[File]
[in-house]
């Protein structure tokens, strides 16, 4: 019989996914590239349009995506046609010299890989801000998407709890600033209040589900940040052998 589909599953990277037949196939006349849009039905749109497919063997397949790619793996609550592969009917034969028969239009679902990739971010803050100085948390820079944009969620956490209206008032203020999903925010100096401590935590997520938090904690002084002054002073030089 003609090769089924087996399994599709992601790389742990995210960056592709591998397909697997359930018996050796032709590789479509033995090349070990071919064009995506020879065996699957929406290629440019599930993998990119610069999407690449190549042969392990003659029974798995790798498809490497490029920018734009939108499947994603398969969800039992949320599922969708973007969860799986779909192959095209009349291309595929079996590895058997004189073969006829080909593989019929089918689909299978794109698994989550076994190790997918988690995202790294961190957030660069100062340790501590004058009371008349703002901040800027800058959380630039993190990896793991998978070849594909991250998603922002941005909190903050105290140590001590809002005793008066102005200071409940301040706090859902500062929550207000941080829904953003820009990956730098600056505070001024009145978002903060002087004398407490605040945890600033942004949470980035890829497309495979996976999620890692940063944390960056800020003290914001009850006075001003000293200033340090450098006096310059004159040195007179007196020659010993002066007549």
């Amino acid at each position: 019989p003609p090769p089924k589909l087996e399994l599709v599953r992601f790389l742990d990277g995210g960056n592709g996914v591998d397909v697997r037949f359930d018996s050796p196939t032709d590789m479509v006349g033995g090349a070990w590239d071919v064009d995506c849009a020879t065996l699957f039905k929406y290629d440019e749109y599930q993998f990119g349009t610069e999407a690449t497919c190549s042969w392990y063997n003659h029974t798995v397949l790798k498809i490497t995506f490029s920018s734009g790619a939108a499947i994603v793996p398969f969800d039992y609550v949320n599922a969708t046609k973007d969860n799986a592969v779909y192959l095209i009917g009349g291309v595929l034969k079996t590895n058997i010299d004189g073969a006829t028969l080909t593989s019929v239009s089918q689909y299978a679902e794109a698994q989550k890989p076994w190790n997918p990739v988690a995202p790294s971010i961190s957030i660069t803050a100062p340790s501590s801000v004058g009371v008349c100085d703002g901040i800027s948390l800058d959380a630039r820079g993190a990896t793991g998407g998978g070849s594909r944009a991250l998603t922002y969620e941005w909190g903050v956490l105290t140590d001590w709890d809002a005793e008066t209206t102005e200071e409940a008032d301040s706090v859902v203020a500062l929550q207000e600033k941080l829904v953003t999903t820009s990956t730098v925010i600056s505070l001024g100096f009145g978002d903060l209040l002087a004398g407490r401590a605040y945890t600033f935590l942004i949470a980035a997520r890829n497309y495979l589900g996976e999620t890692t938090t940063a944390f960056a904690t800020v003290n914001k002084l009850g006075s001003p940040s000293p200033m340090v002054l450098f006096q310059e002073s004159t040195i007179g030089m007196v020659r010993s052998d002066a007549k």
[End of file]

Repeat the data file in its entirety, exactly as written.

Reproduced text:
[in-house]
């Protein structure tokens, strides 16, 4: 019989996914590239349009995506046609010299890989801000998407709890600033209040589900940040052998 589909599953990277037949196939006349849009039905749109497919063997397949790619793996609550592969009917034969028969239009679902990739971010803050100085948390820079944009969620956490209206008032203020999903925010100096401590935590997520938090904690002084002054002073030089 003609090769089924087996399994599709992601790389742990995210960056592709591998397909697997359930018996050796032709590789479509033995090349070990071919064009995506020879065996699957929406290629440019599930993998990119610069999407690449190549042969392990003659029974798995790798498809490497490029920018734009939108499947994603398969969800039992949320599922969708973007969860799986779909192959095209009349291309595929079996590895058997004189073969006829080909593989019929089918689909299978794109698994989550076994190790997918988690995202790294961190957030660069100062340790501590004058009371008349703002901040800027800058959380630039993190990896793991998978070849594909991250998603922002941005909190903050105290140590001590809002005793008066102005200071409940301040706090859902500062929550207000941080829904953003820009990956730098600056505070001024009145978002903060002087004398407490605040945890600033942004949470980035890829497309495979996976999620890692940063944390960056800020003290914001009850006075001003000293200033340090450098006096310059004159040195007179007196020659010993002066007549």
């Amino acid at each position: 019989p003609p090769p089924k589909l087996e399994l599709v599953r992601f790389l742990d990277g995210g960056n592709g996914v591998d397909v697997r037949f359930d018996s050796p196939t032709d590789m479509v006349g033995g090349a070990w590239d071919v064009d995506c849009a020879t065996l699957f039905k929406y290629d440019e749109y599930q993998f990119g349009t610069e999407a690449t497919c190549s042969w392990y063997n003659h029974t798995v397949l790798k498809i490497t995506f490029s920018s734009g790619a939108a499947i994603v793996p398969f969800d039992y609550v949320n599922a969708t046609k973007d969860n799986a592969v779909y192959l095209i009917g009349g291309v595929l034969k079996t590895n058997i010299d004189g073969a006829t028969l080909t593989s019929v239009s089918q689909y299978a679902e794109a698994q989550k890989p076994w190790n997918p990739v988690a995202p790294s971010i961190s957030i660069t803050a100062p340790s501590s801000v004058g009371v008349c100085d703002g901040i800027s948390l800058d959380a630039r820079g993190a990896t793991g998407g998978g070849s594909r944009a991250l998603t922002y969620e941005w909190g903050v956490l105290t140590d001590w709890d809002a005793e008066t209206t102005e200071e409940a008032d301040s706090v859902v203020a500062l929550q207000e600033k941080l829904v953003t999903t820009s990956t730098v925010i600056s505070l001024g100096f009145g978002d903060l209040l002087a004398g407490r401590a605040y945890t600033f935590l942004i949470a980035a997520r890829n497309y495979l589900g996976e999620t890692t938090t940063a944390f960056a904690t800020v003290n914001k002084l009850g006075s001003p940040s000293p200033m340090v002054l450098f006096q310059e002073s004159t040195i007179g030089m007196v020659r010993s052998d002066a007549k």